Files in this item

FilesDescriptionFormat

application/pdf

application/pdfRAHMAN-DISSERTATION-2021.pdf (9MB)Restricted Access
(no description provided)PDF

Description

Title:Biosynthesis and mechanism of action of enterococcal cytolysin
Author(s):Rahman, Imran Reazur
Director of Research:van der Donk, Wilfred A
Doctoral Committee Chair(s):van der Donk, Wilfred A
Doctoral Committee Member(s):Nair, Satish K; Hergenrother, Paul J; Sanfilippo, Joseph E
Department / Program:Biochemistry
Discipline:Biochemistry
Degree Granting Institution:University of Illinois at Urbana-Champaign
Degree:Ph.D.
Genre:Dissertation
Subject(s):biochemistry
ripps
natural products
ribosomally synthesized and post-translationally modified peptides
mechanism of action
cytolysin
Abstract:Ribosomally synthesized and post-translationally modified peptides (RiPPs) are a large, structurally diverse group of natural products that are united by a common biosynthetic logic. During RiPP biosynthesis, a genetically encoded precursor peptide is post-translationally modified by enzymes. The precursor peptide is typically composed of an N-terminal leader peptide and a C-terminal core peptide. The leader peptide serves as a recognition motif for the modification enzymes that subsequently catalyze transformations on the core peptide. The separation between substrate recognition on the leader peptide from catalysis on the core peptide allows RiPP modification enzymes to be inherently substrate tolerant. Changes to the core peptide are generally well tolerated, as long as the recognition motif on the leader peptide is not perturbed. Detailed understanding of the mechanism of substrate recognition in RiPP biosynthesis can enable RiPP enzymes to be utilized in a variety of biotechnological platforms. In chapter 2, the mode of substrate recognition between the class II lanthipeptide synthetase, HalM2, and the leader peptide of its cognate substrate, HalA2 is described. Critical residues on the leader peptide required for substrate recognition and processing were identified. Furthermore, the capping helices on HalM2 were determined to be involved in leader peptide binding. In chapter 3, the interactions identified were applied to strategically position cysteine residues on both the substrate and enzyme to generate covalent substrate-enzyme complexes. The complexes were found to be catalytically competent, thus providing a platform to investigate the positional requirements of the leader peptide during catalysis. Chapter 4 focuses on the structure-activity relationships of an unusual class II lanthipeptide known as enterococcal cytolysin. Cytolysin is composed of two subunits, a large subunit, CylLL” and a small subunit, CylLS”. Cytolysin is a virulence factor produced by pathogenic strains of Enterococci and has been directly linked to human disease and mortality. Amongst lanthipeptides, cytolysin displays a unique bioactivity profile with potent lytic activity against both gram-positive bacteria and mammalian erythrocytes. Alanine scanning mutagenesis of every residue in both subunits of cytolysin was performed and bioactivity was determined for every mutant. Specific residues appear to dictate cell-type specificity, suggesting that the molecular target of cytolysin may be a structurally related molecule between the two cell types. Additionally, I provide evidence that CylLL” binds to bacterial cell membranes first, potentiating the lytic activity of CylLS”. In chapter 5, I provide insights into the molecular target of cytolysin in both bacterial and mammalian systems. These insights set the stage to understanding the molecular recognition of cytolysin and target cells.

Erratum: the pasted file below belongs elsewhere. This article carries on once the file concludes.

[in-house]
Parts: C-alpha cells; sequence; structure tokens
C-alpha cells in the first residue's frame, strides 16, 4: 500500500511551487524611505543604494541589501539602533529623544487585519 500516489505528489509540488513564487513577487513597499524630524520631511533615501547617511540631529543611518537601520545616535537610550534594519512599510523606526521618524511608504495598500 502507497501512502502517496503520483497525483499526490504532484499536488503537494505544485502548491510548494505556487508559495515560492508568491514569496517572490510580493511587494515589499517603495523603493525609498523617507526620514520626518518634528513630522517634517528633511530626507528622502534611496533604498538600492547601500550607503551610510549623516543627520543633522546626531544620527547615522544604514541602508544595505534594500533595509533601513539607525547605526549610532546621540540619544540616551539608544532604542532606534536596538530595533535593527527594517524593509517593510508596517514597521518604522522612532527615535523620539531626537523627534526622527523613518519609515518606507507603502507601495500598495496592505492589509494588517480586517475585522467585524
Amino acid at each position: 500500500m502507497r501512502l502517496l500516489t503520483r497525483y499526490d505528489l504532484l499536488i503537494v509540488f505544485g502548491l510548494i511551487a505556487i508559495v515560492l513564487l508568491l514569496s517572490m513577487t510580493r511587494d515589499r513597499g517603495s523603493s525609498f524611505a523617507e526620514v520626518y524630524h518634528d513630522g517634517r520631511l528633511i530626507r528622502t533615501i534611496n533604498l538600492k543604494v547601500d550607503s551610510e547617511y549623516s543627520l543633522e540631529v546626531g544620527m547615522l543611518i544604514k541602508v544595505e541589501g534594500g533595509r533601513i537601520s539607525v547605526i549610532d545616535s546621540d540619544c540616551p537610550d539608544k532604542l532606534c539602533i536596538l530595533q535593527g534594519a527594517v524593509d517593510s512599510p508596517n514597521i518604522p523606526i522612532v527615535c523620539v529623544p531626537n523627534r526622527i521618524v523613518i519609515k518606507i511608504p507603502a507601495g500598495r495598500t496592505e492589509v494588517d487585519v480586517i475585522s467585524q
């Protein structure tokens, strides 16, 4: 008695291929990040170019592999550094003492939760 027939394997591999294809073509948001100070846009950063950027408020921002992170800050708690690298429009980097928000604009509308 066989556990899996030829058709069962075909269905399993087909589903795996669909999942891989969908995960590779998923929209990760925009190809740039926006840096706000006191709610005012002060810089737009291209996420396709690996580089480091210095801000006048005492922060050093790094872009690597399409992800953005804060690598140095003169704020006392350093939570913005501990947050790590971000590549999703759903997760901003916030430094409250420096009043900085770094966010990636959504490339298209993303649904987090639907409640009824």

Issue Date:2021-11-18
Type:Thesis
URI:http://hdl.handle.net/2142/114061
Rights Information:Copyright 2021 Imran Rahman
Date Available in IDEALS:2022-04-29
Date Deposited:2021-12


This item appears in the following Collection(s)

Item Statistics